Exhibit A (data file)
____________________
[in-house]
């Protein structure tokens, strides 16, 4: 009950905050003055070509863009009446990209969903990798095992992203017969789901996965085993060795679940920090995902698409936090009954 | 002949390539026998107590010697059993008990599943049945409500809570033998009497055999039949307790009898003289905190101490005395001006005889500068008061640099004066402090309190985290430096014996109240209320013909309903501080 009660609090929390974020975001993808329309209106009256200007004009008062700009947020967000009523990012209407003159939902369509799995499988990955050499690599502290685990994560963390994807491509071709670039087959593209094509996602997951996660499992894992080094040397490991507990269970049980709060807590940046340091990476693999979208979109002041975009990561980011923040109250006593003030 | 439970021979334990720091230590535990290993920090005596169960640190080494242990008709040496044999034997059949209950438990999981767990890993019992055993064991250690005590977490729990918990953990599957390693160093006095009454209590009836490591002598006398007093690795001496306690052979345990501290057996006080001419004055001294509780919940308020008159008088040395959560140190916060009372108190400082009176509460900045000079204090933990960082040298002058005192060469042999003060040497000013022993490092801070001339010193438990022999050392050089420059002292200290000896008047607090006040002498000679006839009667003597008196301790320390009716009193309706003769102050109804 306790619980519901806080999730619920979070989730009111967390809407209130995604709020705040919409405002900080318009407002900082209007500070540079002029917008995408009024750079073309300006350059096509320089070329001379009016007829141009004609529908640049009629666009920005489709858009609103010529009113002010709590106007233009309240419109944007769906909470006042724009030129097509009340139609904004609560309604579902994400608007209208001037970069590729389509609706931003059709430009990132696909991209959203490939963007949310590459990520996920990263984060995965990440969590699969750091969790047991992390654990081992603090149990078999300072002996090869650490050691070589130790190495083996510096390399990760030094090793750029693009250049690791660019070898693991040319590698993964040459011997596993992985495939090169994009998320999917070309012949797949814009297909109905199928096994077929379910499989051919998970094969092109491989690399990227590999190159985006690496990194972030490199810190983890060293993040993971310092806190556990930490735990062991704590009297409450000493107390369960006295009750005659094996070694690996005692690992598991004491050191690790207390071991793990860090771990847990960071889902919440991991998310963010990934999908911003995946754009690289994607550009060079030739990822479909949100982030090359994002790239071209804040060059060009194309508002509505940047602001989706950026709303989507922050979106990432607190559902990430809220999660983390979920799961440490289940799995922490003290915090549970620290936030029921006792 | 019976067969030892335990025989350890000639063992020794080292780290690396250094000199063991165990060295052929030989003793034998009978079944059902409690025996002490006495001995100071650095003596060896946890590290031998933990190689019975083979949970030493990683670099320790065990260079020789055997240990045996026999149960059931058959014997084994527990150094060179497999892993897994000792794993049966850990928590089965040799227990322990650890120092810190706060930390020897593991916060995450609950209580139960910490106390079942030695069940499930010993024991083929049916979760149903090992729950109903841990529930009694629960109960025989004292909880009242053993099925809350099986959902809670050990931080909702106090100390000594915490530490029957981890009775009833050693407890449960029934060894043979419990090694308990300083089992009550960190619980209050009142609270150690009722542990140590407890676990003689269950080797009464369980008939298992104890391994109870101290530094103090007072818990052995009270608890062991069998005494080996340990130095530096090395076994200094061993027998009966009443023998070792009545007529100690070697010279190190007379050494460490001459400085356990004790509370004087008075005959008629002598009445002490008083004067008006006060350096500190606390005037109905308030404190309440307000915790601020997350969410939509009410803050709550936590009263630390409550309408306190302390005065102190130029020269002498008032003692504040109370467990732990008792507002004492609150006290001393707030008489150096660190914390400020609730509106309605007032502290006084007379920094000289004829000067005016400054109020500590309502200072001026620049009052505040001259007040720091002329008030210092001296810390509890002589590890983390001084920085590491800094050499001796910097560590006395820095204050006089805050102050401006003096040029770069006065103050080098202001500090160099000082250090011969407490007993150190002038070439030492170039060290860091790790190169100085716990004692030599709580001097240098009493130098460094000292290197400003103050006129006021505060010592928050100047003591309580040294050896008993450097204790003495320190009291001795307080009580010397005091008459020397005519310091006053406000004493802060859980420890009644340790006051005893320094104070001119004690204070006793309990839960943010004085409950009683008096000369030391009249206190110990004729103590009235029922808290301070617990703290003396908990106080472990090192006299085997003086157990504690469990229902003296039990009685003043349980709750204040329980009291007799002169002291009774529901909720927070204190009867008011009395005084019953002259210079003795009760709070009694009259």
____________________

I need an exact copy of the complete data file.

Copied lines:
[in-house]
């Protein structure tokens, strides 16, 4: 009950905050003055070509863009009446990209969903990798095992992203017969789901996965085993060795679940920090995902698409936090009954 | 002949390539026998107590010697059993008990599943049945409500809570033998009497055999039949307790009898003289905190101490005395001006005889500068008061640099004066402090309190985290430096014996109240209320013909309903501080 009660609090929390974020975001993808329309209106009256200007004009008062700009947020967000009523990012209407003159939902369509799995499988990955050499690599502290685990994560963390994807491509071709670039087959593209094509996602997951996660499992894992080094040397490991507990269970049980709060807590940046340091990476693999979208979109002041975009990561980011923040109250006593003030 | 439970021979334990720091230590535990290993920090005596169960640190080494242990008709040496044999034997059949209950438990999981767990890993019992055993064991250690005590977490729990918990953990599957390693160093006095009454209590009836490591002598006398007093690795001496306690052979345990501290057996006080001419004055001294509780919940308020008159008088040395959560140190916060009372108190400082009176509460900045000079204090933990960082040298002058005192060469042999003060040497000013022993490092801070001339010193438990022999050392050089420059002292200290000896008047607090006040002498000679006839009667003597008196301790320390009716009193309706003769102050109804 306790619980519901806080999730619920979070989730009111967390809407209130995604709020705040919409405002900080318009407002900082209007500070540079002029917008995408009024750079073309300006350059096509320089070329001379009016007829141009004609529908640049009629666009920005489709858009609103010529009113002010709590106007233009309240419109944007769906909470006042724009030129097509009340139609904004609560309604579902994400608007209208001037970069590729389509609706931003059709430009990132696909991209959203490939963007949310590459990520996920990263984060995965990440969590699969750091969790047991992390654990081992603090149990078999300072002996090869650490050691070589130790190495083996510096390399990760030094090793750029693009250049690791660019070898693991040319590698993964040459011997596993992985495939090169994009998320999917070309012949797949814009297909109905199928096994077929379910499989051919998970094969092109491989690399990227590999190159985006690496990194972030490199810190983890060293993040993971310092806190556990930490735990062991704590009297409450000493107390369960006295009750005659094996070694690996005692690992598991004491050191690790207390071991793990860090771990847990960071889902919440991991998310963010990934999908911003995946754009690289994607550009060079030739990822479909949100982030090359994002790239071209804040060059060009194309508002509505940047602001989706950026709303989507922050979106990432607190559902990430809220999660983390979920799961440490289940799995922490003290915090549970620290936030029921006792 | 019976067969030892335990025989350890000639063992020794080292780290690396250094000199063991165990060295052929030989003793034998009978079944059902409690025996002490006495001995100071650095003596060896946890590290031998933990190689019975083979949970030493990683670099320790065990260079020789055997240990045996026999149960059931058959014997084994527990150094060179497999892993897994000792794993049966850990928590089965040799227990322990650890120092810190706060930390020897593991916060995450609950209580139960910490106390079942030695069940499930010993024991083929049916979760149903090992729950109903841990529930009694629960109960025989004292909880009242053993099925809350099986959902809670050990931080909702106090100390000594915490530490029957981890009775009833050693407890449960029934060894043979419990090694308990300083089992009550960190619980209050009142609270150690009722542990140590407890676990003689269950080797009464369980008939298992104890391994109870101290530094103090007072818990052995009270608890062991069998005494080996340990130095530096090395076994200094061993027998009966009443023998070792009545007529100690070697010279190190007379050494460490001459400085356990004790509370004087008075005959008629002598009445002490008083004067008006006060350096500190606390005037109905308030404190309440307000915790601020997350969410939509009410803050709550936590009263630390409550309408306190302390005065102190130029020269002498008032003692504040109370467990732990008792507002004492609150006290001393707030008489150096660190914390400020609730509106309605007032502290006084007379920094000289004829000067005016400054109020500590309502200072001026620049009052505040001259007040720091002329008030210092001296810390509890002589590890983390001084920085590491800094050499001796910097560590006395820095204050006089805050102050401006003096040029770069006065103050080098202001500090160099000082250090011969407490007993150190002038070439030492170039060290860091790790190169100085716990004692030599709580001097240098009493130098460094000292290197400003103050006129006021505060010592928050100047003591309580040294050896008993450097204790003495320190009291001795307080009580010397005091008459020397005519310091006053406000004493802060859980420890009644340790006051005893320094104070001119004690204070006793309990839960943010004085409950009683008096000369030391009249206190110990004729103590009235029922808290301070617990703290003396908990106080472990090192006299085997003086157990504690469990229902003296039990009685003043349980709750204040329980009291007799002169002291009774529901909720927070204190009867008011009395005084019953002259210079003795009760709070009694009259």